Moore v. State, 04-00-00414-CR

CourtCourt of Appeals of Texas
Writing for the CourtSitting Alma L. Lopez, Justice, Paul W. Green, Justice, Karen Angelini; Opinion by Alma L. Lopez; Paul W. Green
Citation55 S.W.3d 652
Parties(Tex.App.-San Antonio 2001) Billy Douglas MOORE a.k.a. Bobby Douglas Moore, Appellant v. The STATE of Texas, Appellee
Docket NumberNo. 04-00-00414-CR,04-00-00414-CR
Decision Date18 July 2001

Page 652

55 S.W.3d 652 (Tex.App.-San Antonio 2001)
Billy Douglas MOORE a.k.a. Bobby Douglas Moore, Appellant
The STATE of Texas, Appellee
No. 04-00-00414-CR
Court of Appeals of Texas, San Antonio
July 18, 2001

From the 212th Judicial District Court, Galveston County, Texas Trial Court No. 98CR1800 Honorable Susan E. Criss, Judge Presiding

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Copyrighted Material Omitted

Page 654

Thomas W. McQuage, Galveston, for Appellant.

M. Elizabeth Gunn, Asst. Crim. Dist. Atty., Galveston, for Appellee.

Sitting Alma L. Lopez, Justice, Paul W. Green, Justice, Karen Angelini, Justice

Opinion by Alma L. Lopez, Justice

The jury found appellant guilty of possession of a firearm by a felon and sentenced him to ten years imprisonment in the Institutional Division of the Texas Department of Criminal Justice. Appellant presents three issues on appeal: (1) that the trial court erred in denying his motion to suppress; (2) that his conviction is not supported by sufficient evidence; and (3) that he received inadequate assistance of counsel during the punishment phase of his trial. We reverse and remand.


On the morning of May 8, 1998, Donald Monacey and Richard Deore were working at a grocery store in Galveston, Texas. At approximately 7:00 a.m., they saw a young African-American male ("suspect") enter the store, pick up two five-pound hams, and stuff them into his pants. Monacey shouted to the suspect to stop, but the suspect ran out of the store and into the parking lot. Monacey and Deore chased the suspect, who dropped one of the hams in his haste to flee. The on-foot chase lasted ten blocks until Monacey and Deore lost sight of the suspect. As Monacey and Deore were walking back to the grocery store, they saw the suspect get into the driver's seat of a parked blue Volkswagen in which appellant was a passenger. Just before Monacey and Deore reached the car, the suspect drove off in the Volkswagen. Coincidentally, a customer of the grocery store arrived in a pickup truck and offered to aid Monacey and Deore in the chase. They jumped into the back of the

Page 655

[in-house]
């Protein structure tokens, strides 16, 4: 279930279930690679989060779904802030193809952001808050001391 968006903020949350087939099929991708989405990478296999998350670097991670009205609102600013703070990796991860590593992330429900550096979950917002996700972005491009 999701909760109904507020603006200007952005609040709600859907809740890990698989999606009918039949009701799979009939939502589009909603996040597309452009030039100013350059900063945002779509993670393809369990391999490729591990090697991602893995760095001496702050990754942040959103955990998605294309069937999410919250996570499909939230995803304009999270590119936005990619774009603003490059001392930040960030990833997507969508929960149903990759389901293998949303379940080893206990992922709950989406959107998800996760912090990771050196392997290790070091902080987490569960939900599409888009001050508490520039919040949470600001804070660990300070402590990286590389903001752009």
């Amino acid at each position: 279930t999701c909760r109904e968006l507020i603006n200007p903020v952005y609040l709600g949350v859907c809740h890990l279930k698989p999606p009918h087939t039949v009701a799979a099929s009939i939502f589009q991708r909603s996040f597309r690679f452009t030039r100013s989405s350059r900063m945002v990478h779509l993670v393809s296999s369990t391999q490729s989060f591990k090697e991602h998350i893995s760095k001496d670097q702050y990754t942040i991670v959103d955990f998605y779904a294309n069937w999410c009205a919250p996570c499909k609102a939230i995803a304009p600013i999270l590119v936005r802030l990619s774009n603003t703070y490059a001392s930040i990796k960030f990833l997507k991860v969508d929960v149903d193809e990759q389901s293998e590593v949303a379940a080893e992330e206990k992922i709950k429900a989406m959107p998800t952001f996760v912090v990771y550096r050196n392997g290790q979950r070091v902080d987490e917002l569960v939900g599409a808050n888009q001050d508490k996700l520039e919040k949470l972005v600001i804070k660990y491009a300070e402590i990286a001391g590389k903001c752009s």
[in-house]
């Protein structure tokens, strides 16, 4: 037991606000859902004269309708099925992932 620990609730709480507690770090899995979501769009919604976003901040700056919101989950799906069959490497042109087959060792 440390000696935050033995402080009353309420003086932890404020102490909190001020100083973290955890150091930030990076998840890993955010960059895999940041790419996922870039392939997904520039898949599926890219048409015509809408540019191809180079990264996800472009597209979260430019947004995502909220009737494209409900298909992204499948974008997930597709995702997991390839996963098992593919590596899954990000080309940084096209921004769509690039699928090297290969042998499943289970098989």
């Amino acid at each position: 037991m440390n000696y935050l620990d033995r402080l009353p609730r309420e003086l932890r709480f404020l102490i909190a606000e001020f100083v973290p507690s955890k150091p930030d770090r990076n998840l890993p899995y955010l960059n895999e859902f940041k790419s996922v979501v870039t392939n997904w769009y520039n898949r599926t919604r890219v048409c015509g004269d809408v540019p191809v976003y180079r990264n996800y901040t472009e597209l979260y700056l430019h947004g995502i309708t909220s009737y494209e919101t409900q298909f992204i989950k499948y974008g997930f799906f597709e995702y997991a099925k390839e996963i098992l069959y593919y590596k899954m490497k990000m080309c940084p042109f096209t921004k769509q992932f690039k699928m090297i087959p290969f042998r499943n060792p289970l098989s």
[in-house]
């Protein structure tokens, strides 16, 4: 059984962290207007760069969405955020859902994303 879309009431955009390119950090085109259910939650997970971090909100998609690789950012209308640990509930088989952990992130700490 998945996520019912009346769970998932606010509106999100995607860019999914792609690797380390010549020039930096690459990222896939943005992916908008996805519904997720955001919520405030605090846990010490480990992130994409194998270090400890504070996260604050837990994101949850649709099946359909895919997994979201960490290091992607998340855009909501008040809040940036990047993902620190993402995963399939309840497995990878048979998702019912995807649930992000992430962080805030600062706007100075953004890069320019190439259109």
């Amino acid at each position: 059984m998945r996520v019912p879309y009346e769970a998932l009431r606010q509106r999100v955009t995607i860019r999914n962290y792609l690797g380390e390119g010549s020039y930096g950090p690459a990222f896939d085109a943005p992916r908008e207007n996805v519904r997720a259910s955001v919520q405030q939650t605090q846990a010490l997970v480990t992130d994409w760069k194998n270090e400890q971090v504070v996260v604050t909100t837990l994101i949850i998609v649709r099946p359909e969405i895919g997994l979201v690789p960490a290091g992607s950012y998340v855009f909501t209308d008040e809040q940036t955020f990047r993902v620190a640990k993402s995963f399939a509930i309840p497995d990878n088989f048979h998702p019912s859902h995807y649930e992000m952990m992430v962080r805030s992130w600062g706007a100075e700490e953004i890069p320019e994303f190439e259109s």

pickup truck and commenced a car chase that lasted some twelve to fourteen city blocks. Bill Scott, a patrolman with the Galveston Police Department, was sitting in his patrol car at an intersection when he saw the Volkswagen, followed by the pickup truck, run a stop sign and speed through the intersection. Scott recognized one of the men in the back of the pickup as being an employee of the grocery store. Both men in the back of the pickup were pointing to the Volkswagen. Scott called dispatch and advised that he was in pursuit of a Volkswagen. Scott stopped the Volkswagen, handcuffed both the suspect and appellant, taking them into "custody." Monacey and Deore told Scott that the suspect had stolen a ham from the grocery store and that appellant had been waiting in the Volkswagen. Scott found the ham in the Volkswagen. Other officers arrived at the scene. One patted down appellant, finding no weapons. A second officer, Lopez, transported the suspect and appellant to the Galveston jail. At the jail, Lopez thoroughly searched appellant's pockets and found three .22 caliber shells. Lopez called Scott and told him that he had found three shells and to search the Volkswagen for a gun. Scott searched the Volkswagen again and found a .22 caliber gun underneath the passenger seat.

Motion to Suppress

Appellant argues on appeal that the trial court erred in denying his motion to suppress, because Scott did not have the authority to make a warrantless arrest. Scott did not see appellant commit a crime, and the grocery store employees did not accuse appellant of having committed a felony. Therefore, appellant urges that Scott had no authority to arrest appellant without a warrant, and any evidence found as a result of that illegal arrest should have been suppressed pursuant to article 38.23 of the Texas Code of Criminal Procedure. The State responds that appellant was not arrested, only temporarily detained for investigative purposes.

We review a trial court's denial of a motion to suppress under an abuse of discretion standard. Rivera v. State, 808 S.W.2d 80, 96 (Tex. Crim. App. 1991); In re L.R., 975 S.W.2d 656, 657-58 (Tex. App. San Antonio 1998, no pet.). Under this standard, we "view the evidence in the light most favorable to the trial court's ruling," affording almost total deference to findings of historical fact that are supported by the record. Guzman v. State, 955 S.W.2d 85, 89 (Tex. Crim. App. 1997). However, when the resolution of the factual issue does not turn upon an evaluation of credibility or demeanor, we review the trial court's determination of the applicable law, as well as its application of the appropriate law to the facts it has found, de novo. Id.